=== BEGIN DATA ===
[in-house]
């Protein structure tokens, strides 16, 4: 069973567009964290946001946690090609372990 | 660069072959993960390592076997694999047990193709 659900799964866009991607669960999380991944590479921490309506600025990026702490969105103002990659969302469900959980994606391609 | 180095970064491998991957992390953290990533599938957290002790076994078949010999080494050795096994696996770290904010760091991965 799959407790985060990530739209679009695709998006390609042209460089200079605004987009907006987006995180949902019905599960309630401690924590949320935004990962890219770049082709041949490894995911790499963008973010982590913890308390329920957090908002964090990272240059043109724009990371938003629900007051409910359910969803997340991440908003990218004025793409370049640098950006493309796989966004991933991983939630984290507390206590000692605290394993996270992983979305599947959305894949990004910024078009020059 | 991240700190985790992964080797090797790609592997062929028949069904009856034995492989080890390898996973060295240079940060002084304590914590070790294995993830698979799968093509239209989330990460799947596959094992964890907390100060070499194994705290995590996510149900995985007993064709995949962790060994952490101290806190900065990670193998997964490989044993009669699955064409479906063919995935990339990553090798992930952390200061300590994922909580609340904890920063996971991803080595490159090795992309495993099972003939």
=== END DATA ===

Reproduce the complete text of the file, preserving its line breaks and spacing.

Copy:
[in-house]
């Protein structure tokens, strides 16, 4: 069973567009964290946001946690090609372990 | 660069072959993960390592076997694999047990193709 659900799964866009991607669960999380991944590479921490309506600025990026702490969105103002990659969302469900959980994606391609 | 180095970064491998991957992390953290990533599938957290002790076994078949010999080494050795096994696996770290904010760091991965 799959407790985060990530739209679009695709998006390609042209460089200079605004987009907006987006995180949902019905599960309630401690924590949320935004990962890219770049082709041949490894995911790499963008973010982590913890308390329920957090908002964090990272240059043109724009990371938003629900007051409910359910969803997340991440908003990218004025793409370049640098950006493309796989966004991933991983939630984290507390206590000692605290394993996270992983979305599947959305894949990004910024078009020059 | 991240700190985790992964080797090797790609592997062929028949069904009856034995492989080890390898996973060295240079940060002084304590914590070790294995993830698979799968093509239209989330990460799947596959094992964890907390100060070499194994705290995590996510149900995985007993064709995949962790060994952490101290806190900065990670193998997964490989044993009669699955064409479906063919995935990339990553090798992930952390200061300590994922909580609340904890920063996971991803080595490159090795992309495993099972003939």